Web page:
Tuesday, April 20, 2010

Tertiaries' Manual & April Chapter meeting



























 JMJ
I am happy to announce that I have just won a first edition (1952) copy in very good condition of the Dominican Tertiaries Manual!!    These are very hard to come by these day and I have been looking for one and praying that I would be able to find and afford one...

This book measures just 3 3/4" x 5" x 3/4" thick. The book has a red cloth cover and is in pretty nice condition. There is some minor wear, but not much, and the pages are all very nice and clean, none of which are torn, bent, or written upon, and the binding is solid

This is solid true Dominican spirituality at its best free from all of the Vatican 2 and post Conciliar heresies that have sprung up in our beloved Religious Order and the Church worldwide..

DEO GRATIAS!!
I thank firstly Our Blessed Mother for Her intercession and helping me find one of these,
Secondly the powerful intercession of our Holy Father Dominic, and all our Dominican Saints...
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Our April Chapter Meeting covered 
First Part, Question 1, Article 10 of the Summa:

First Part, Question 1, Article 10. Whether in Holy Scripture a word may have several senses?


Objection 1. It seems that in Holy Writ a word cannot have several senses, historical or literal, allegorical, tropological or moral, and anagogical. For many different senses in one text produce confusion and deception and destroy all force of argument. Hence no argument, but only fallacies, can be deduced from a multiplicity of propositions. But Holy Writ ought to be able to state the truth without any fallacy. Therefore in it there cannot be several senses to a word. 

Objection 2. Further, Augustine says (De util. cred. iii) that "the Old Testament has a fourfold division as to history, etiology, analogy and allegory." Now these four seem altogether different from the four divisions mentioned in the first objection. Therefore it does not seem fitting to explain the same word of Holy Writ according to the four different senses mentioned above.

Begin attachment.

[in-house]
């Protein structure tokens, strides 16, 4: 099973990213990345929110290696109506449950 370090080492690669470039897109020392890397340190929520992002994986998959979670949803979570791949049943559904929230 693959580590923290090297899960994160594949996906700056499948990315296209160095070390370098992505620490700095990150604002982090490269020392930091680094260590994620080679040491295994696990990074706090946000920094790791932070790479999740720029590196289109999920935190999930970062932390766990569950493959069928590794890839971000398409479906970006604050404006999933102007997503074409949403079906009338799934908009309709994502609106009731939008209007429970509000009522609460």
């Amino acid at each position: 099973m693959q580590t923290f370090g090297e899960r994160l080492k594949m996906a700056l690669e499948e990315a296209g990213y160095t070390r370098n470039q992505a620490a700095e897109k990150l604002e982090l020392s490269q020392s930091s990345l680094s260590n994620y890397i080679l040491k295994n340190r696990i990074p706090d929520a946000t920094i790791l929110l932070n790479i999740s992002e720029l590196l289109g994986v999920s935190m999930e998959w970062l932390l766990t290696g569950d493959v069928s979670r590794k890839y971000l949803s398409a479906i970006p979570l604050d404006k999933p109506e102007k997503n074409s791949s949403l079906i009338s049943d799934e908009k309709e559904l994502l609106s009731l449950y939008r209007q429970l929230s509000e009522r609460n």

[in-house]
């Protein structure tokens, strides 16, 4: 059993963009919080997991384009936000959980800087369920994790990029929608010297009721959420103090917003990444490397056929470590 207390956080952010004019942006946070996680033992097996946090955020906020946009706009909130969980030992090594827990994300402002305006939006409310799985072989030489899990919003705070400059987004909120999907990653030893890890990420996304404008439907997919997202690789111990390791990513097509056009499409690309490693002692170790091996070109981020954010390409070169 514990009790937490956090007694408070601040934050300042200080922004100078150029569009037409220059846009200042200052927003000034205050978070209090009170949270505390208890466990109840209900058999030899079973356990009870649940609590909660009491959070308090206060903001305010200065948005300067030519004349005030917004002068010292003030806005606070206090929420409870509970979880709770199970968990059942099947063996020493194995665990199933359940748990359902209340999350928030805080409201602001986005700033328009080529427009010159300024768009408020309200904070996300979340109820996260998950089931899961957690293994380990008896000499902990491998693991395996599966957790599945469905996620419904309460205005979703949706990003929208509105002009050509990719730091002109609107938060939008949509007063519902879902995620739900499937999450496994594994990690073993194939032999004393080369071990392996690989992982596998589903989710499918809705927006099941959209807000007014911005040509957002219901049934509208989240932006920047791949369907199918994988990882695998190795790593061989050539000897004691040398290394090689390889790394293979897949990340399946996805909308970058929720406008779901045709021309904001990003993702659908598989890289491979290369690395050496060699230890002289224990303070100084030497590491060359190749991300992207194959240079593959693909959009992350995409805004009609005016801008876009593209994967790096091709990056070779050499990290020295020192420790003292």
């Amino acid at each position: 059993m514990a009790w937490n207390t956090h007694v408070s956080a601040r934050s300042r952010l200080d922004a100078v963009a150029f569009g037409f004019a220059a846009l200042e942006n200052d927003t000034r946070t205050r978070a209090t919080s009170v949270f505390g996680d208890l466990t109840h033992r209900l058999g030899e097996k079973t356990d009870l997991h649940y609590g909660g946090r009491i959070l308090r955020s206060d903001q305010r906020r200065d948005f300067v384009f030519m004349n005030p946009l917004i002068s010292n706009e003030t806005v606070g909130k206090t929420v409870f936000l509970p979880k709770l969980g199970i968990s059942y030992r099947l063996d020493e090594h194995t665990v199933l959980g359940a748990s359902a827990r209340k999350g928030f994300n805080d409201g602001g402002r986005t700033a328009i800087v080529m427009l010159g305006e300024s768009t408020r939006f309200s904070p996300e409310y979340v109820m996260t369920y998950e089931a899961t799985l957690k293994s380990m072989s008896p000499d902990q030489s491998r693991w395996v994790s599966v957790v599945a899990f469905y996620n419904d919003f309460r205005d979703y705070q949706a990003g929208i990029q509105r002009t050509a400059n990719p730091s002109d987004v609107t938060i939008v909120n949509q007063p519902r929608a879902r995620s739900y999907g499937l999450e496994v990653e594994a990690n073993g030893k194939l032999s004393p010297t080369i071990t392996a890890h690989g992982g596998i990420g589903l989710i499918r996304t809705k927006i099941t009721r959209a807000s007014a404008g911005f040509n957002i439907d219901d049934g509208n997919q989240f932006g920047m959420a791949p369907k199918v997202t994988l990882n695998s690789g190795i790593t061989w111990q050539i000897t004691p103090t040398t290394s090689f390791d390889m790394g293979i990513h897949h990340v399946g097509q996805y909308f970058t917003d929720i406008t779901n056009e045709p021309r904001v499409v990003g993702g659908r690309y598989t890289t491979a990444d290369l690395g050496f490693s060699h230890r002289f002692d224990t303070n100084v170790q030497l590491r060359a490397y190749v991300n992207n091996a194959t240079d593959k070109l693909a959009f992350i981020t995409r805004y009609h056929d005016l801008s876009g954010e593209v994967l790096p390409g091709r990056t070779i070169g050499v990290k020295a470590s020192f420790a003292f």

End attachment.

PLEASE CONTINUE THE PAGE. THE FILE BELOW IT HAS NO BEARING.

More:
Objection 3. Further, besides these senses, there is the parabolical, which is not one of these four. 


On the contrary, Gregory says (Moral. xx, 1): "Holy Writ by the manner of its speech transcends every science, because in one and the same sentence, while it describes a fact, it reveals a mystery." 


I answer that, I answer that, The author of Holy Writ is God, in whose power it is to signify His meaning, not by words only (as man also can do), but also by things themselves. So, whereas in every other science things are signified by words, this science has the property, that the things signified by the words have themselves also a signification. Therefore that first signification whereby words signify things belongs to the first sense, the historical or literal. That signification whereby things signified by words have themselves also a signification is called the spiritual sense, which is based on the literal, and presupposes it. Now this spiritual sense has a threefold division. For as the Apostle says (Hebrews 10:1) the Old Law is a figure of the New Law, and Dionysius says (Coel. Hier. i) "the New Law itself is a figure of future glory." Again, in the New Law, whatever our Head has done is a type of what we ought to do. Therefore, so far as the things of the Old Law signify the things of the New Law, there is the allegorical sense; so far as the things done in Christ, or so far as the things which signify Christ, are types of what we ought to do, there is the moral sense. But so far as they signify what relates to eternal glory, there is the anagogical sense. Since the literal sense is that which the author intends, and since the author of Holy Writ is God, Who by one act comprehends all things by His intellect, it is not unfitting, as Augustine says (Confess. xii), if, even according to the literal sense, one word in Holy Writ should have several senses.